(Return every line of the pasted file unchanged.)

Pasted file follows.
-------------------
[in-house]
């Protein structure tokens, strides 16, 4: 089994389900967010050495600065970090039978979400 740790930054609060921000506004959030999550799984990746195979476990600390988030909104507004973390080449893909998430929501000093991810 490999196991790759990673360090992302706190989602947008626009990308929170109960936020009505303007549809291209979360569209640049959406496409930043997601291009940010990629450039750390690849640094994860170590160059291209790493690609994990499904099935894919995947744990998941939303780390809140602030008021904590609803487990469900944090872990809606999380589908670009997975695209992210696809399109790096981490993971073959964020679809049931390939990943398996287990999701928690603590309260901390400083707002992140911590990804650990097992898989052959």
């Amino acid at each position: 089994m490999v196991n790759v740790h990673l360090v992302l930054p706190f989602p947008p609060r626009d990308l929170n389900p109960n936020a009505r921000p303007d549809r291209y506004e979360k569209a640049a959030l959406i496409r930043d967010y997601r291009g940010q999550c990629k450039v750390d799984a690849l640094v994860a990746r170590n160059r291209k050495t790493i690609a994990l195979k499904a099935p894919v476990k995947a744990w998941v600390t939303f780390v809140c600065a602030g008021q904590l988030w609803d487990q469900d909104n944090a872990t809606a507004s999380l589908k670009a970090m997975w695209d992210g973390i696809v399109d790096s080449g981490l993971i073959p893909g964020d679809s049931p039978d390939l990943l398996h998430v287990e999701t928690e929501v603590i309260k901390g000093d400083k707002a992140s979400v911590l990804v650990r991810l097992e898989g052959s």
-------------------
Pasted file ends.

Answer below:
[in-house]
């Protein structure tokens, strides 16, 4: 089994389900967010050495600065970090039978979400 740790930054609060921000506004959030999550799984990746195979476990600390988030909104507004973390080449893909998430929501000093991810 490999196991790759990673360090992302706190989602947008626009990308929170109960936020009505303007549809291209979360569209640049959406496409930043997601291009940010990629450039750390690849640094994860170590160059291209790493690609994990499904099935894919995947744990998941939303780390809140602030008021904590609803487990469900944090872990809606999380589908670009997975695209992210696809399109790096981490993971073959964020679809049931390939990943398996287990999701928690603590309260901390400083707002992140911590990804650990097992898989052959």
């Amino acid at each position: 089994m490999v196991n790759v740790h990673l360090v992302l930054p706190f989602p947008p609060r626009d990308l929170n389900p109960n936020a009505r921000p303007d549809r291209y506004e979360k569209a640049a959030l959406i496409r930043d967010y997601r291009g940010q999550c990629k450039v750390d799984a690849l640094v994860a990746r170590n160059r291209k050495t790493i690609a994990l195979k499904a099935p894919v476990k995947a744990w998941v600390t939303f780390v809140c600065a602030g008021q904590l988030w609803d487990q469900d909104n944090a872990t809606a507004s999380l589908k670009a970090m997975w695209d992210g973390i696809v399109d790096s080449g981490l993971i073959p893909g964020d679809s049931p039978d390939l990943l398996h998430v287990e999701t928690e929501v603590i309260k901390g000093d400083k707002a992140s979400v911590l990804v650990r991810l097992e898989g052959s």